The offensive politics, the pompousness, the bloated plot- none of it really detracts from the movie's undeniable power, which could rest (but doesn't) alone on the crisp, HUGE Technicolor vistas. Never have sunsets seemed so beautiful! If you can stay awake through one prolonged sitting, it is actually a very involving and emotionally tense experience. Nowadays movies are so fast-paced and self-referencing that they have the opposite effect: losing my attention in a blur...but HERE is a movie! Hollywood at its best.
The Alamo (2004)
I cried before the opening title
I was a huge fan of the Alamo as a kid, and I think almost any cinematic treatment of this powerful story would be moving in some way. So, I was very lenient towards the total Hollywood, focus-group filmmaking this is a result of, where for another movie I probably would rip it apart.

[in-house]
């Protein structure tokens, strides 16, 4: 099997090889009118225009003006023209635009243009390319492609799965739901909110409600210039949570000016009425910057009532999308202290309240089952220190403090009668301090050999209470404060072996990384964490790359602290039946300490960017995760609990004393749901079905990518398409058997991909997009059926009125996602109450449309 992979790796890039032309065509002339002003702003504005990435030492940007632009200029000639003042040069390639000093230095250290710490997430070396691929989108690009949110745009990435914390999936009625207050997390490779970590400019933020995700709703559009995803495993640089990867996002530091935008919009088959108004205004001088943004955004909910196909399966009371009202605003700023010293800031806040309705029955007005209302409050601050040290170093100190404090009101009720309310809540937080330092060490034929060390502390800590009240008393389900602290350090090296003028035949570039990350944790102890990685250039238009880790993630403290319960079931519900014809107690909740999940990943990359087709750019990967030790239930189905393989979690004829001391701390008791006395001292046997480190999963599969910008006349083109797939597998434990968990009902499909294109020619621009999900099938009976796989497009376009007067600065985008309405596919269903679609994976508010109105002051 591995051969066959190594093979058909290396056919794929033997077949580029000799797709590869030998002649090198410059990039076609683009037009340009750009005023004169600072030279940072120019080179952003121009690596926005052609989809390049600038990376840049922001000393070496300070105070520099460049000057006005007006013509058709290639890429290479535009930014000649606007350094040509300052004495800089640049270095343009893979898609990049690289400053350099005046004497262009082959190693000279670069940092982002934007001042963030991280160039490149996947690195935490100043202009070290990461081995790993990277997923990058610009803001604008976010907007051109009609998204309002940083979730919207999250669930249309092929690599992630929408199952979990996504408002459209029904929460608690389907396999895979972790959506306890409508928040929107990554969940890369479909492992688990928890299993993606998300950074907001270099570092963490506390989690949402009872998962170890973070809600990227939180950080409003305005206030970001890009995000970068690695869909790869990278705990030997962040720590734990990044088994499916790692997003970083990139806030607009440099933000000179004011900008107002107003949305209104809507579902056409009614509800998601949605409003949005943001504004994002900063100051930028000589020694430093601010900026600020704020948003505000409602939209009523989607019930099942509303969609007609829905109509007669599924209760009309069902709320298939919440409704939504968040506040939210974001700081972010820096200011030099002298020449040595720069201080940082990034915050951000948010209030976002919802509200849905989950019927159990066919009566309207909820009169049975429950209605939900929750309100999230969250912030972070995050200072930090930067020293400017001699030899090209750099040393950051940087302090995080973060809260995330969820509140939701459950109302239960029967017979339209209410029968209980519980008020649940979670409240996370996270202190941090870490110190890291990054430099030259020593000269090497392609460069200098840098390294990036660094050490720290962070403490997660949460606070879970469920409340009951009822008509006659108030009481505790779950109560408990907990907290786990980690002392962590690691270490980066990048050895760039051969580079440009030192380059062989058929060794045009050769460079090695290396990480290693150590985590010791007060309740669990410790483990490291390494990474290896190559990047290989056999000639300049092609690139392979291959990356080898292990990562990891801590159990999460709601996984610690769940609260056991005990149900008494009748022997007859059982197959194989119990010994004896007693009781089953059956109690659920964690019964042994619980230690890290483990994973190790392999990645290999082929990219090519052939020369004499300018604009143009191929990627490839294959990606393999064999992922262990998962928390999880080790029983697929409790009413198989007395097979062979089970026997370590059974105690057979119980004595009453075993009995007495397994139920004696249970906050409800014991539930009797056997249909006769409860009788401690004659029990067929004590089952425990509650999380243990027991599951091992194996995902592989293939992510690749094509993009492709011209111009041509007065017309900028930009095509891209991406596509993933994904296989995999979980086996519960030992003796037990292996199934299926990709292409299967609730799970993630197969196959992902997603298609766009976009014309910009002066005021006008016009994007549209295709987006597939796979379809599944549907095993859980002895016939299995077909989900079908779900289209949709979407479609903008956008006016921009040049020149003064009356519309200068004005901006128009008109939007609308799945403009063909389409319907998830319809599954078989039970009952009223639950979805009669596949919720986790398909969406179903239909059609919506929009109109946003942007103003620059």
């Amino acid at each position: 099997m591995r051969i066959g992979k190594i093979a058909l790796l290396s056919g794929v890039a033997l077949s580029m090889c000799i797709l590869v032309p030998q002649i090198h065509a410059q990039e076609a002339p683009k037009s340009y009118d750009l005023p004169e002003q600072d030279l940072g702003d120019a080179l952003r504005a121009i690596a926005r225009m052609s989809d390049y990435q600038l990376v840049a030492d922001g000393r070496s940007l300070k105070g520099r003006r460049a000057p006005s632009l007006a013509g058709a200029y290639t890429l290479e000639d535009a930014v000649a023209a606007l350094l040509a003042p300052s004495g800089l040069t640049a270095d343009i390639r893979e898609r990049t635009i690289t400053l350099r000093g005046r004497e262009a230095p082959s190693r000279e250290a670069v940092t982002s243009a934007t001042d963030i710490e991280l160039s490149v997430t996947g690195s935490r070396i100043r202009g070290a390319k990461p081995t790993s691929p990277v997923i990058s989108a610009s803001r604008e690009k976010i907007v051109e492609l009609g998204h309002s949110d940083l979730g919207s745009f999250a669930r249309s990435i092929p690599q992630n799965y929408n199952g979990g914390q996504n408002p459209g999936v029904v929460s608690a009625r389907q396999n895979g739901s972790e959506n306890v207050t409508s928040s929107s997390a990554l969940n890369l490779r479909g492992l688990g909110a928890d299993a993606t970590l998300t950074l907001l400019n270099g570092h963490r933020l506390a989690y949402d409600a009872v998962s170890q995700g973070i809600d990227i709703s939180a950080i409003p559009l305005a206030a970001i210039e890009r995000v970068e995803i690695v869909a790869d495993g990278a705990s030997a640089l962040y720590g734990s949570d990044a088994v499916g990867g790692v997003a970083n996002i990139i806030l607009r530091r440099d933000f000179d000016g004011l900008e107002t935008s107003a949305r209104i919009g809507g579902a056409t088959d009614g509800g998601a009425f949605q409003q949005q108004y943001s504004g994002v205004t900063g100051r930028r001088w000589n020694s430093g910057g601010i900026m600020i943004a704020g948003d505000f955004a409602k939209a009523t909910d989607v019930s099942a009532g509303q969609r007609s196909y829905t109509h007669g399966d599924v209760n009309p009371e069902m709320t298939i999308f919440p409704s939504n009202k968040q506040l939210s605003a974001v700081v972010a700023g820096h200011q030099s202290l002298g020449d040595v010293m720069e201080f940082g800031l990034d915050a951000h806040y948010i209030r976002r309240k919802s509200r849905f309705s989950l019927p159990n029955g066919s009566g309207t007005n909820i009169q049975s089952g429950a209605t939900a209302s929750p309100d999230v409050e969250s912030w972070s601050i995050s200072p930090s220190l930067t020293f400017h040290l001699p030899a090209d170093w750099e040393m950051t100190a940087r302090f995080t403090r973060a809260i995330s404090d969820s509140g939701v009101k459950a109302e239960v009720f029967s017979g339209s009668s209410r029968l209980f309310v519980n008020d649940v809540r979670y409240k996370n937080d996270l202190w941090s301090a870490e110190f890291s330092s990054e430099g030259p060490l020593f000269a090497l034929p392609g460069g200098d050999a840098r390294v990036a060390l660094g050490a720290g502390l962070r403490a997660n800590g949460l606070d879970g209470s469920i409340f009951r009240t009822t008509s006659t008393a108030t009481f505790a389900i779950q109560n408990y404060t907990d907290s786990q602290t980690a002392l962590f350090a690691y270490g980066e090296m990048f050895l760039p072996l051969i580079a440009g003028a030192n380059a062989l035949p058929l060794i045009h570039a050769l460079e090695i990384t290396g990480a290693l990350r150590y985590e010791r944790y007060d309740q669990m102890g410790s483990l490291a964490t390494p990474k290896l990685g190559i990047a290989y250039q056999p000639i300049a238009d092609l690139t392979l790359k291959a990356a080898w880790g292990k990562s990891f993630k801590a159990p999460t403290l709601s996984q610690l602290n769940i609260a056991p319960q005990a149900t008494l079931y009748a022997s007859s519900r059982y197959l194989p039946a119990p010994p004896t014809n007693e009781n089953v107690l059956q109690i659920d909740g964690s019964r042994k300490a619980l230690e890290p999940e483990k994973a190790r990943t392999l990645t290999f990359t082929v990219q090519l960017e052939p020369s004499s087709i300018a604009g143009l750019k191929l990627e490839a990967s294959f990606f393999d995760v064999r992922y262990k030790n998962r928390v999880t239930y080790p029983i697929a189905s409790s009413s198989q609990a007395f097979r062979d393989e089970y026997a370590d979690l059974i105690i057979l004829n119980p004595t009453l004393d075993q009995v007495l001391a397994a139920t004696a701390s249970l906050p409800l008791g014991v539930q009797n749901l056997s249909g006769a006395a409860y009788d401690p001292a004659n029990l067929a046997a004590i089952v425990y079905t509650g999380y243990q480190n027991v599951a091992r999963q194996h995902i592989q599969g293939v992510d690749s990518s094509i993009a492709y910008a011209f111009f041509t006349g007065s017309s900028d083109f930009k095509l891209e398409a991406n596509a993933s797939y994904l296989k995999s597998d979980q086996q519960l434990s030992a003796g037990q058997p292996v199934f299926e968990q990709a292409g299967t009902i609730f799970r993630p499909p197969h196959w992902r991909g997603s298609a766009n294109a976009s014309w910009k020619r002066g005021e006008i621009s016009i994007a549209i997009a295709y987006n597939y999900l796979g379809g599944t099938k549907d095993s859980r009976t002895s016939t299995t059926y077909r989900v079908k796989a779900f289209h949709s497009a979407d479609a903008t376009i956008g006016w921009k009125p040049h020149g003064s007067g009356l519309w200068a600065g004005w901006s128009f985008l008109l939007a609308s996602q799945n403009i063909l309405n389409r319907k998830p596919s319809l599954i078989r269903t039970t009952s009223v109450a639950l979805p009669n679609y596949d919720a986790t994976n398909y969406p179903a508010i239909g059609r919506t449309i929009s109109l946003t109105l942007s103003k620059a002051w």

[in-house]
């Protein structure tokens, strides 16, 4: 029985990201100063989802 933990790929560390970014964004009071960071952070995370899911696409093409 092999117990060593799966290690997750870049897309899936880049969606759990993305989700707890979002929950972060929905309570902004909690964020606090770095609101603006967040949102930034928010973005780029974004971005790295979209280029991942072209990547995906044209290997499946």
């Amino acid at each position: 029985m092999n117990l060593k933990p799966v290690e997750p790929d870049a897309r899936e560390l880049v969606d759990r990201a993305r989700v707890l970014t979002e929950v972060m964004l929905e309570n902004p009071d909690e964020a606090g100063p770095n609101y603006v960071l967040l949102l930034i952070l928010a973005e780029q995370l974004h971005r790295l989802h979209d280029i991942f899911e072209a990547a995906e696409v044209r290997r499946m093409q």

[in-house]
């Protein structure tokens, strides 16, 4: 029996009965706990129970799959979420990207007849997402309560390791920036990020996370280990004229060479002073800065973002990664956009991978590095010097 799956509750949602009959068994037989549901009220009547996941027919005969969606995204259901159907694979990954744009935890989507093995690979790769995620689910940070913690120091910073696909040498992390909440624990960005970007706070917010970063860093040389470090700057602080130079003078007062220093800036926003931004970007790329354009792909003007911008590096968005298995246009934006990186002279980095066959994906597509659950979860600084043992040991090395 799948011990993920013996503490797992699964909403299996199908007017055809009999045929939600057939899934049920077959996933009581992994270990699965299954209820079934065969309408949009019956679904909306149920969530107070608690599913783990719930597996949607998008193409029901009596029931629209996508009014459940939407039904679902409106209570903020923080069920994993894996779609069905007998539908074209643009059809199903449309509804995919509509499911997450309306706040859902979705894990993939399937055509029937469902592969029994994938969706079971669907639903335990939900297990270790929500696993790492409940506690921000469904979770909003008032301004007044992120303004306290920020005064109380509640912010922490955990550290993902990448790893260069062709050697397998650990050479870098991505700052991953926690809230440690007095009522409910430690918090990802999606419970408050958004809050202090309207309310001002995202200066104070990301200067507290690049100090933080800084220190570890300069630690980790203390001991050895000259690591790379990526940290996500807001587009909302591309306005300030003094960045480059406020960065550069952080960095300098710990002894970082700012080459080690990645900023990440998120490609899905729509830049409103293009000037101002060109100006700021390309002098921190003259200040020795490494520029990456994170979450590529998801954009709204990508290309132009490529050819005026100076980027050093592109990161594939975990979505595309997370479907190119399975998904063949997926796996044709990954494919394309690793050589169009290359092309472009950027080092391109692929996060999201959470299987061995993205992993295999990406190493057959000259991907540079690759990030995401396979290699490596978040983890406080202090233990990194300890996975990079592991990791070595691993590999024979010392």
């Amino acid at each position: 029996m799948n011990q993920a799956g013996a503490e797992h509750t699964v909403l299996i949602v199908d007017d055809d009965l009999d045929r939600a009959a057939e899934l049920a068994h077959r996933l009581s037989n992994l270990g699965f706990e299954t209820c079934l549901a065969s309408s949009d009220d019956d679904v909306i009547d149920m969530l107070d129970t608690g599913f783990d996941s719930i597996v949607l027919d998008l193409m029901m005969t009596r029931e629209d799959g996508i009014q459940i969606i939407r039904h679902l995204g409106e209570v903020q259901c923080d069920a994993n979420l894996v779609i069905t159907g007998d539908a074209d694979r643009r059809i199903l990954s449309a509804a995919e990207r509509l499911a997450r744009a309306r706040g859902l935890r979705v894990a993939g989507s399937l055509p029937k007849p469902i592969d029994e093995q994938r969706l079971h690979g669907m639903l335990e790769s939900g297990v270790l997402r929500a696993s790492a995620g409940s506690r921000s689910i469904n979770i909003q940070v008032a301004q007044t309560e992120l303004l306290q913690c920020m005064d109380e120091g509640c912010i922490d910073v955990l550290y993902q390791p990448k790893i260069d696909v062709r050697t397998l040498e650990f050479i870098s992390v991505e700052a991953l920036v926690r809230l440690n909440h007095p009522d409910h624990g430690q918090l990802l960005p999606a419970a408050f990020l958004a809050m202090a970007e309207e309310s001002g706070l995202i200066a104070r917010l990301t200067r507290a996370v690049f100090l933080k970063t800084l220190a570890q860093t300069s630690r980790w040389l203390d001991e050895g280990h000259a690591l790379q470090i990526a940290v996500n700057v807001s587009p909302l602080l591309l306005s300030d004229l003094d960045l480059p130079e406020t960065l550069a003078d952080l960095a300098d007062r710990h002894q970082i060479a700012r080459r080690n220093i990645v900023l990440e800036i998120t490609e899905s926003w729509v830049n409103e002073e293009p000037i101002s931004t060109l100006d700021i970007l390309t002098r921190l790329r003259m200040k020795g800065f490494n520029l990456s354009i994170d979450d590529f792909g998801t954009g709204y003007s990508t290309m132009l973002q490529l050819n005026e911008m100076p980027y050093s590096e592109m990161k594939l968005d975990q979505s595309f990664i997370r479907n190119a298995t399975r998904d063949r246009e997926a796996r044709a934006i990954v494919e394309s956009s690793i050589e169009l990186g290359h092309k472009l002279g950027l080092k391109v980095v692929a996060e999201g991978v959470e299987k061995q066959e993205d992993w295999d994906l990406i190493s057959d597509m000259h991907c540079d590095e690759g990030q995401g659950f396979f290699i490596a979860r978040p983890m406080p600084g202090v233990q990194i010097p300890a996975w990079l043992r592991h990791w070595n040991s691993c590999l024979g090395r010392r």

Billy Bob Thornton is amazing in his role as Davy Crockett, especially towards the 2/3 point in the movie. He basically carries the movie, since the other characters are pretty uninteresting. Jim Bowie's existential battle with a life of sin and final bout with consumption is more suggested (for those who know the story) than well-execute. So it worked for me. The battle scene could have been longer, and there were four or five laugh-out-loud bad parts, but I don't think there's anyway I couldn't have liked a movie with this title. I wish Ron Howard had kept it instead of the hack who finally directed it, but WHOEVER TOOK OUT THE "LINE IN THE SAND" SCENE SHOULD BE FIRED. thank you.